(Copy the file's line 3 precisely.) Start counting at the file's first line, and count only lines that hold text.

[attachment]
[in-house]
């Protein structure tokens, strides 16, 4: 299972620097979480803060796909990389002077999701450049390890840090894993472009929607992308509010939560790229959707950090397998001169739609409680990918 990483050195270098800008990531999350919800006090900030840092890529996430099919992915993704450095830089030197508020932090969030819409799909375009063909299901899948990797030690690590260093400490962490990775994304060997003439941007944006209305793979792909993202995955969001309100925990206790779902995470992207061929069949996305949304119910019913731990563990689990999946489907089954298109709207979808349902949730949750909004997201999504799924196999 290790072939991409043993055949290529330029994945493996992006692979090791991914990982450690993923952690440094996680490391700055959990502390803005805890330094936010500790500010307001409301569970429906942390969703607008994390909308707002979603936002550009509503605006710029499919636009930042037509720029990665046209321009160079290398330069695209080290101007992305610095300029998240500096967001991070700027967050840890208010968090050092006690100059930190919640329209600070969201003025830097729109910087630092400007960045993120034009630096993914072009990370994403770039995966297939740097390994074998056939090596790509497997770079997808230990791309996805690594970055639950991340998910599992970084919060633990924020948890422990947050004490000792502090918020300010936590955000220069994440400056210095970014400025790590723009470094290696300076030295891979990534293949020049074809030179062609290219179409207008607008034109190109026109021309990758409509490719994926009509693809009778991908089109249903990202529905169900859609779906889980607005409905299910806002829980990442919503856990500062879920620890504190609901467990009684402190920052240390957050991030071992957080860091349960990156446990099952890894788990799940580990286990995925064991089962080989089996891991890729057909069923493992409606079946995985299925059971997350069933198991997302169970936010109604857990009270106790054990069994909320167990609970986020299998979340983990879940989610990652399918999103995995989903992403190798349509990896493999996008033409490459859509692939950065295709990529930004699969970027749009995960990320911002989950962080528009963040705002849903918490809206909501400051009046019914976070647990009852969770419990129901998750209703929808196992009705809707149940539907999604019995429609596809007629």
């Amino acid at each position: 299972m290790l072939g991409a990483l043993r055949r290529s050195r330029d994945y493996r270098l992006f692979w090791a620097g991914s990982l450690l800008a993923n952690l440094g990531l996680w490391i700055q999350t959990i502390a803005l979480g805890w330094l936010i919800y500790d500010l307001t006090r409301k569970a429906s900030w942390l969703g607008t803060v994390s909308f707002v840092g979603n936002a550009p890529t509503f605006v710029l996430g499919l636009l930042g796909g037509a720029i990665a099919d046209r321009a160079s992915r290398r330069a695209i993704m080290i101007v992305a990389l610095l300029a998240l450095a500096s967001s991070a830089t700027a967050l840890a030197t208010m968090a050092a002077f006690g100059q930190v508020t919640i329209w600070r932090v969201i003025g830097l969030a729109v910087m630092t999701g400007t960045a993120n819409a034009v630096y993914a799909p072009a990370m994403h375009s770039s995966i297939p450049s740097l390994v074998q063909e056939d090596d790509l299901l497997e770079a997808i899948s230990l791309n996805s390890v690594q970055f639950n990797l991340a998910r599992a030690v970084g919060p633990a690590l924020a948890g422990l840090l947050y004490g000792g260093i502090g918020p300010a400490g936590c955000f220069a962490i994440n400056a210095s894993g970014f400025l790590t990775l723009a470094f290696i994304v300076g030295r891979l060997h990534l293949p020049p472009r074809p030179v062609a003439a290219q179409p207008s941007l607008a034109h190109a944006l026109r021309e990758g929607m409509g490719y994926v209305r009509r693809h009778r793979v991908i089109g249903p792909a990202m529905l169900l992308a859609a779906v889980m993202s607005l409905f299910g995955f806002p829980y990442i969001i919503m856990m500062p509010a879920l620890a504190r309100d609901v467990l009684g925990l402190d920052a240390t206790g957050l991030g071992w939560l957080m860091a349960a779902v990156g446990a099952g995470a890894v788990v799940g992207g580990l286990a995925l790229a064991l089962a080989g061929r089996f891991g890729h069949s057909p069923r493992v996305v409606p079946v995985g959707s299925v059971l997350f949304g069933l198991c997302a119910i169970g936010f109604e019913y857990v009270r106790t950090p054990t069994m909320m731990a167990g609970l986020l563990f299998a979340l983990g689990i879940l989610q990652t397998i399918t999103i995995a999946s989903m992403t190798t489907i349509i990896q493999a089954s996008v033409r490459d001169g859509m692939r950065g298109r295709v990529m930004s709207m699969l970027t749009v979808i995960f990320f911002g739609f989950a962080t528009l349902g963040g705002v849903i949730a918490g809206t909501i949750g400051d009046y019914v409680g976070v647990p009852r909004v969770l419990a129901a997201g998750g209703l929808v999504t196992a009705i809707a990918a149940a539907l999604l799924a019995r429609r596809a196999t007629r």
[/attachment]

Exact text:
């Amino acid at each position: 299972m290790l072939g991409a990483l043993r055949r290529s050195r330029d994945y493996r270098l992006f692979w090791a620097g991914s990982l450690l800008a993923n952690l440094g990531l996680w490391i700055q999350t959990i502390a803005l979480g805890w330094l936010i919800y500790d500010l307001t006090r409301k569970a429906s900030w942390l969703g607008t803060v994390s909308f707002v840092g979603n936002a550009p890529t509503f605006v710029l996430g499919l636009l930042g796909g037509a720029i990665a099919d046209r321009a160079s992915r290398r330069a695209i993704m080290i101007v992305a990389l610095l300029a998240l450095a500096s967001s991070a830089t700027a967050l840890a030197t208010m968090a050092a002077f006690g100059q930190v508020t919640i329209w600070r932090v969201i003025g830097l969030a729109v910087m630092t999701g400007t960045a993120n819409a034009v630096y993914a799909p072009a990370m994403h375009s770039s995966i297939p450049s740097l390994v074998q063909e056939d090596d790509l299901l497997e770079a997808i899948s230990l791309n996805s390890v690594q970055f639950n990797l991340a998910r599992a030690v970084g919060p633990a690590l924020a948890g422990l840090l947050y004490g000792g260093i502090g918020p300010a400490g936590c955000f220069a962490i994440n400056a210095s894993g970014f400025l790590t990775l723009a470094f290696i994304v300076g030295r891979l060997h990534l293949p020049p472009r074809p030179v062609a003439a290219q179409p207008s941007l607008a034109h190109a944006l026109r021309e990758g929607m409509g490719y994926v209305r009509r693809h009778r793979v991908i089109g249903p792909a990202m529905l169900l992308a859609a779906v889980m993202s607005l409905f299910g995955f806002p829980y990442i969001i919503m856990m500062p509010a879920l620890a504190r309100d609901v467990l009684g925990l402190d920052a240390t206790g957050l991030g071992w939560l957080m860091a349960a779902v990156g446990a099952g995470a890894v788990v799940g992207g580990l286990a995925l790229a064991l089962a080989g061929r089996f891991g890729h069949s057909p069923r493992v996305v409606p079946v995985g959707s299925v059971l997350f949304g069933l198991c997302a119910i169970g936010f109604e019913y857990v009270r106790t950090p054990t069994m909320m731990a167990g609970l986020l563990f299998a979340l983990g689990i879940l989610q990652t397998i399918t999103i995995a999946s989903m992403t190798t489907i349509i990896q493999a089954s996008v033409r490459d001169g859509m692939r950065g298109r295709v990529m930004s709207m699969l970027t749009v979808i995960f990320f911002g739609f989950a962080t528009l349902g963040g705002v849903i949730a918490g809206t909501i949750g400051d009046y019914v409680g976070v647990p009852r909004v969770l419990a129901a997201g998750g209703l929808v999504t196992a009705i809707a990918a149940a539907l999604l799924a019995r429609r596809a196999t007629r």